Enveloped on one side by South Africa and by Mozambique on the other Swaziland is a tiny landlocked country. It’s a country rarely spoken of as a tourist destination in the western world. But if you're on a witch's trail, Swaziland is a place where witchcraft is taken seriously and people do believe in the power of black magic. Not only do they have seemingly bizarre culture and traditions but the country’s laws are equally bizarre.

Their law launches a crackdown on high-flying witches after banning them from hovering above 150 metres. Strange, isn't it? While no penalties exist for witches flying below 150 m but any flying object exceeding that limit faces arrest and a hefty R500,000 fine. It is hard to imagine how serious the law is, but witchcraft isn't a joking matter in Swaziland for sure!

If you want to meet a real witch doctor visit the Mantenga Cultural Village where you will get the chance to meet a Sangoma (witch doctor) learn about their life and about country's history and tradition. There are a lot of other things to see besides chasing witches in Swaziland such as the national museum and park with game safaris. The parks here are home to four of the Big Five animals - elephant, lion, rhino, and leopard.

In northwest England, with green arable farms and pastures near the coast, and the wild and romantic moors and fells of the West Pennine Moors and Forest of Bowland, Lancashire is where you break free from the conurbations into the beautiful countryside. This place is a tourist’s paradise. But Lancashire also draws much mystery driven, spook seeking tourist in large numbers.

In the shadow of Pendle Hills lie pretty villages, which tell a story of intrigue and witchcraft nearly 400 years old. Many books and stories have been written about the Pendle Witches. You can retrace their steps through the witch walks and driving trails by foot or by car. Self-guided walking routes generally begin in a quaint village called Barley. Just follow the wooden markers engraved with a witch on a broomstick.

The walk takes you through historical sites associated with the witches and places of natural beauty, perfect for the summer months. To delve a little deep take the driving trail. It starts at the Pendle Heritage Centre in the village of Barrowford. Passing through cute and interesting villages, crossing Pendle Hill and the Forest of Bowland, and finishing at the imposing Lancaster Castle.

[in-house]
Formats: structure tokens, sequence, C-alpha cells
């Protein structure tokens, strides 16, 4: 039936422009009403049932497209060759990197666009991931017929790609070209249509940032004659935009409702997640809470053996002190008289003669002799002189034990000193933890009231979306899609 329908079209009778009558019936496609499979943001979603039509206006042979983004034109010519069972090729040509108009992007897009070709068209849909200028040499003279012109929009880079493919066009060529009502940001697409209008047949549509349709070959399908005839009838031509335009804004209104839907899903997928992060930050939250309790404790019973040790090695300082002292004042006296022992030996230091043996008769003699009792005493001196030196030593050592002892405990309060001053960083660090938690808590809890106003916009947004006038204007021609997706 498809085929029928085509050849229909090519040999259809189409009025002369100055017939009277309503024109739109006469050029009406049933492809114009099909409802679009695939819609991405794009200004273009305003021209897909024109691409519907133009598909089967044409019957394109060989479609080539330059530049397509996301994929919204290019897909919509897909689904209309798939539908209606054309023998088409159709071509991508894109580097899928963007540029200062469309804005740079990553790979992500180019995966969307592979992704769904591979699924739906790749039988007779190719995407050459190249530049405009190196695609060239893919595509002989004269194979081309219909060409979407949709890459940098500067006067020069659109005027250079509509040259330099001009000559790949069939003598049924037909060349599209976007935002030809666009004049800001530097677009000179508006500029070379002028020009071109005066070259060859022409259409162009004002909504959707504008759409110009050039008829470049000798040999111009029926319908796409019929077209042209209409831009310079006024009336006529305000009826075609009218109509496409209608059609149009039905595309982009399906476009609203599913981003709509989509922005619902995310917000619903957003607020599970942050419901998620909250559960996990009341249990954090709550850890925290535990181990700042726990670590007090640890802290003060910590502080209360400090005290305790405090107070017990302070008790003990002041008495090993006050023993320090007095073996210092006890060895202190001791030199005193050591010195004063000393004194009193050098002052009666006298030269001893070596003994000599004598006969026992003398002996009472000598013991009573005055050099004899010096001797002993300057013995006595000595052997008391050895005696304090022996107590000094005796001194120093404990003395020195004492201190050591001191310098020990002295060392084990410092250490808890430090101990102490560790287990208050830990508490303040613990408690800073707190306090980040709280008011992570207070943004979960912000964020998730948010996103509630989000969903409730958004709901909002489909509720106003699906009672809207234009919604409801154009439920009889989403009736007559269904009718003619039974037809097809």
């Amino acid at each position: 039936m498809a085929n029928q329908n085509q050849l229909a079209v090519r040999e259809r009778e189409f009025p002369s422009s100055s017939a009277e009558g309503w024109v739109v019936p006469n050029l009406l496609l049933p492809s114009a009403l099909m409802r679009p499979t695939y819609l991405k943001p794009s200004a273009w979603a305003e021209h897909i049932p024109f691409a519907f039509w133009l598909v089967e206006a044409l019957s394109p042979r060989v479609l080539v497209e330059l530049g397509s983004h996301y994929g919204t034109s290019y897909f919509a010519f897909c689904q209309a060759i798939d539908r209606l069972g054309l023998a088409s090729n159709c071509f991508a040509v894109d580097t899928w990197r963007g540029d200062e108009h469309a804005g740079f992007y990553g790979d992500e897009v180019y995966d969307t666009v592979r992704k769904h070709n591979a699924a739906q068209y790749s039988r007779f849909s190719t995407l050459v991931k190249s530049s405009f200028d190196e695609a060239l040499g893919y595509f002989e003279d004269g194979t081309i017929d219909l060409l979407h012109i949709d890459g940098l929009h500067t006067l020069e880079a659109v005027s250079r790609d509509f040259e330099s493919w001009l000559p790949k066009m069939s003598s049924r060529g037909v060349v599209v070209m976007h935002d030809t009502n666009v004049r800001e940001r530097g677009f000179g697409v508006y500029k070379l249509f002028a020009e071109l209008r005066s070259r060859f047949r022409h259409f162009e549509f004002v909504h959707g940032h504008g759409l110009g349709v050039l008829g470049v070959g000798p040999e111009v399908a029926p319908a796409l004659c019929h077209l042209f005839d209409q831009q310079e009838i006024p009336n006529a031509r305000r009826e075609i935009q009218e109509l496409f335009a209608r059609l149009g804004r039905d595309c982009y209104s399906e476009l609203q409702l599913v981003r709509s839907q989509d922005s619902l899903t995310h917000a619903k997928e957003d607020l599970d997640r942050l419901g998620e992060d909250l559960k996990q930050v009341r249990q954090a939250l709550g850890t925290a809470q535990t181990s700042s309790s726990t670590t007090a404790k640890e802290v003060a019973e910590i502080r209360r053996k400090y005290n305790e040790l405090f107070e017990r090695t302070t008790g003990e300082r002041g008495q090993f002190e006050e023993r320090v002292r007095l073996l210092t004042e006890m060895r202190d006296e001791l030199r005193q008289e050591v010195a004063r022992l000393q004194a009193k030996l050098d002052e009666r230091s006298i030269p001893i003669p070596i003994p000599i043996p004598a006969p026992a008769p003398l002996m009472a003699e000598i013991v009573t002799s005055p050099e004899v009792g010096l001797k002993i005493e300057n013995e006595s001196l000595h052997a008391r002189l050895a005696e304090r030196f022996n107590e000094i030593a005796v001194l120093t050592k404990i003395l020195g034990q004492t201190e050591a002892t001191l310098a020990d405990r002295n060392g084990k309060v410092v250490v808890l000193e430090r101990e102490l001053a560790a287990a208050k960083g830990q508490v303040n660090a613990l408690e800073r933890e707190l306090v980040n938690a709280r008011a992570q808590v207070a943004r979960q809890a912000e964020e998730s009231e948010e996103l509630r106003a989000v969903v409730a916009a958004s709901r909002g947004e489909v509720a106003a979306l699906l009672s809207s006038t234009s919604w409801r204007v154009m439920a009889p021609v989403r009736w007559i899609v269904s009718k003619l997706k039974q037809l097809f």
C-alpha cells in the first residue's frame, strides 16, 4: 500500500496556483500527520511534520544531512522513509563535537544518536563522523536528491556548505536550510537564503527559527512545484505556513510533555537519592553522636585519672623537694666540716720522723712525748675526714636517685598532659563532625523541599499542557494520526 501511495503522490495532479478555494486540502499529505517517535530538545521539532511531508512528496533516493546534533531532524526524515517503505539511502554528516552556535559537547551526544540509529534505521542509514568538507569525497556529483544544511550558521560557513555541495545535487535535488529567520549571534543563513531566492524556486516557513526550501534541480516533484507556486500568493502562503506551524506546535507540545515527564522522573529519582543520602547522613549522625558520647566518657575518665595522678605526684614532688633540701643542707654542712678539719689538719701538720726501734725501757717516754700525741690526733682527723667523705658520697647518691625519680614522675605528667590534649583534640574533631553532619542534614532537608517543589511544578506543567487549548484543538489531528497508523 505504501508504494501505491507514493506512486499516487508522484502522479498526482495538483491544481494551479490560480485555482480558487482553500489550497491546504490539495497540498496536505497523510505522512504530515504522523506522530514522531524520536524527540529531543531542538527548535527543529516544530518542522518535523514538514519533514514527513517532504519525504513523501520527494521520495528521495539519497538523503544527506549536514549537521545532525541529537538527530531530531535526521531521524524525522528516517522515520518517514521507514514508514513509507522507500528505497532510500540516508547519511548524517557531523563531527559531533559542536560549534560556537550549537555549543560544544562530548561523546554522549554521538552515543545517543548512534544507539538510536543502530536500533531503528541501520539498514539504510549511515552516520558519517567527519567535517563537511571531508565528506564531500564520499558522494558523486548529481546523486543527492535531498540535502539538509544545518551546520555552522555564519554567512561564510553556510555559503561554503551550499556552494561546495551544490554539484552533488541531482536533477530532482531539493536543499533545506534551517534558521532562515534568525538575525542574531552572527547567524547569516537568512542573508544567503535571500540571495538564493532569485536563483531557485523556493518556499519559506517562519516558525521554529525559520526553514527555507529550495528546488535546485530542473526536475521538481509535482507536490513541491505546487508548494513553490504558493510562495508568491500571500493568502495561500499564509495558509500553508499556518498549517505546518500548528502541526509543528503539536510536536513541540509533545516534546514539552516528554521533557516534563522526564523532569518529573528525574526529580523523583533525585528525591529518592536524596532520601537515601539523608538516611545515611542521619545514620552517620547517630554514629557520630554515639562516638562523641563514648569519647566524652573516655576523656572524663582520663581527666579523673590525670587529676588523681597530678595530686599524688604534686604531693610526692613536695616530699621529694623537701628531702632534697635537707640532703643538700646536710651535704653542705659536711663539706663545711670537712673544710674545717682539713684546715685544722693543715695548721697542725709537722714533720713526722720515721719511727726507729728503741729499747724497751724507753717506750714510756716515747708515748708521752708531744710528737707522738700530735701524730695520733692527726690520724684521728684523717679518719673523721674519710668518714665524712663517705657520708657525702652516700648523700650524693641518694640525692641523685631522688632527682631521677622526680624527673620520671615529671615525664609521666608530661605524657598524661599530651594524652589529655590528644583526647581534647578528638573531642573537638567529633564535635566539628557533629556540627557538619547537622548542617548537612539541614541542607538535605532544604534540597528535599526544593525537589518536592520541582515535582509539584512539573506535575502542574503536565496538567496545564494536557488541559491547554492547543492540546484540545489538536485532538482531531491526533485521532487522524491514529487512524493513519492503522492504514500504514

Straddling the former border between East and West Germany the mountain of Brocken lies within Harz National Park and is steeped in tales of witchcraft, magic, and apparitions. The "Mountain of the Germans", as the summit is often referred to was once a restricted zone between the east and west Germany. While wandering through these mountains, it's impossible not to realise that you have entered a domain of enchantment, a place where landscape conspires with legends to create spookiness.

This is a terrain of craggy peaks, gloomy forests, and river valleys banked by the towering cliff. Its position and altitude in northern Germany ensure at times harsh winds and cold temperatures, comparable to the mountains of Iceland evoking an utmost sense of other-worldliness that has inspired many fairy tales of our childhood and manifested as the greatest works of German literature.

It is not possible to drive to the summit by car. You can take a ride up with coachmen who offer carriage rides to the summit from the town of Schierke. Another way is to take the Brocken steam train, which is part of the Harz Narrow Gauge Railway to the summit. Alternatively, you can hike in the Torfhaus to the Brocken and follow the path that Goethe took.

On the Brocken trail, you can see witch altars and devil's pulpit. The two granite cliffs on the Brocken summit is the meeting point for witches and the devil on Walpurgis night celebrated on 30th April.

The quintessential "fairy tale" town of Schierke is dotted with half-timbered houses and Gothic turrets. The village attracts around six thousand Walpurgisnacht revellers. During this time Even hotel brochures display a logo depicting a crone riding a broomstick. In the days leading up to Walpurgisnacht, shops trade in witch puppets riding straw broomsticks. Postcards, beer steins, and wooden carvings glorify the season of the witch. Little old ladies in the area don pointy black hats, tarot cards, and devilish horns that glow in the dark.

Even The local steam train becomes a witch express, chugging down from the Brockenberg's summit to Wernigerode during that time. The day in the town begins with a parade of kindergarteners dressed as witches and pitchfork-wielding devils. Festooned with witch puppets while the real witches ride on broomsticks at night to the places of old pagan sacrifices in these mountains.

So leave the movie screen, grab your broomstick, paint your nails green, don your witch's hat and before you can say the words ‘hocus pocus,’ you could find yourself robed in black and visiting one of these mystical settings sooner than you think!